Let’s Get Creative: Theatre Edition Taught More Than Just Cues
El inglés es el idioma de control de esta página. En la medida en que haya algún conflicto entre la traducción al inglés y la traducción, el inglés prevalece.
Al hacer clic en el enlace de traducción se activa un servicio de traducción gratuito para convertir la página al español. Al igual que con cualquier traducción por Internet, la conversión no es sensible al contexto y puede que no traduzca el texto en su significado original. NC State Extension no garantiza la exactitud del texto traducido. Por favor, tenga en cuenta que algunas aplicaciones y/o servicios pueden no funcionar como se espera cuando se traducen.
English is the controlling language of this page. To the extent there is any conflict between the English text and the translation, English controls.
Clicking on the translation link activates a free translation service to convert the page to Spanish. As with any Internet translation, the conversion is not context-sensitive and may not translate the text to its original meaning. NC State Extension does not guarantee the accuracy of the translated text. Please note that some applications and/or services may not function as expected when translated.Collapse ▲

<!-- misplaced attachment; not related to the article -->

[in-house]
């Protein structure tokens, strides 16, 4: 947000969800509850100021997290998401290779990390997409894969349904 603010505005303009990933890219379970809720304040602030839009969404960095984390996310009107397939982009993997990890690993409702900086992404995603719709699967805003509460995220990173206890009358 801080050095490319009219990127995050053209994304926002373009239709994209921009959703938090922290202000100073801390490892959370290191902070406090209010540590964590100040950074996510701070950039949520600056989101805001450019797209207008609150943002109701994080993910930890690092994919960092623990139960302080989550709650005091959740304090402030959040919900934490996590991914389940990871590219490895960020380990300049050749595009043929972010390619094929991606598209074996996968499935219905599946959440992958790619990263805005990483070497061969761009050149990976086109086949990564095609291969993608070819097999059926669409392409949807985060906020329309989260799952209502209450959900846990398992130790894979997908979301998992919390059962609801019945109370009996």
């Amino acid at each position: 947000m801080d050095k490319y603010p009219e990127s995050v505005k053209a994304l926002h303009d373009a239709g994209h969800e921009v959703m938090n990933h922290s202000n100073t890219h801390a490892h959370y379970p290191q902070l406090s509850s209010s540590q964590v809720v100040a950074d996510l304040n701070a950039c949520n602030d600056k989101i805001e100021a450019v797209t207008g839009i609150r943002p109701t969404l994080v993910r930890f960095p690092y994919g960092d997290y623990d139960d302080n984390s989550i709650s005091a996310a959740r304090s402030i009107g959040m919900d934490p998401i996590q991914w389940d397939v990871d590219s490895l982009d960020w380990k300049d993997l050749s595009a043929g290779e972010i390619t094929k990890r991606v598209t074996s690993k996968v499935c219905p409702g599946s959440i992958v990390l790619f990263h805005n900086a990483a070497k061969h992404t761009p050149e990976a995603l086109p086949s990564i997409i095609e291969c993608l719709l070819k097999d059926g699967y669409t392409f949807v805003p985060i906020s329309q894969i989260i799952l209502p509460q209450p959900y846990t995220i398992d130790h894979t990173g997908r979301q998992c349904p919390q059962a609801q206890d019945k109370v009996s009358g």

This summer, Let’s Get Creative was based on the process of creating a theatre production. Theatre is recognized more in pop culture and in young life, but still not as much as it should be. Theatre is an amazing opportunity to learn leadership, teamwork, and individuality, and it’s a safe place for creativity. It’s a competitive world, but theatre teaches life skills, like how to take constructive criticism, rejection, and how to be emotionally honest and loyal. Through the Union County 4-H Summer Fun program, we were able to bring the magic of theatre to a very talented group of 8 to 11-year-olds.
Each day focused on a different aspect of creating a production from playwriting to costume designing to creating set models. They learned how the career diversity of theatre can promote market growth. The camp also created more learning opportunities through schools and local theatres for young thespians. The kids participated in activities such as creating their own costumes and physically building their own set models. They wrote their own scripts and directed their own shows. At the end of the week, the kids performed in front of their peers. After each show, their peers who watched had to write three sentences of constructive criticism to tell the actors of these scenes.
I believe the campers greatly enjoyed being given complete creative control of their stories, they were allowed to create everything from scratch. The youth learned that in theatre there is much more than just acting and I know that some of them found something in the camp they enjoyed and could pursue as a career.
Written by Unique Perez, 4-H Summer Intern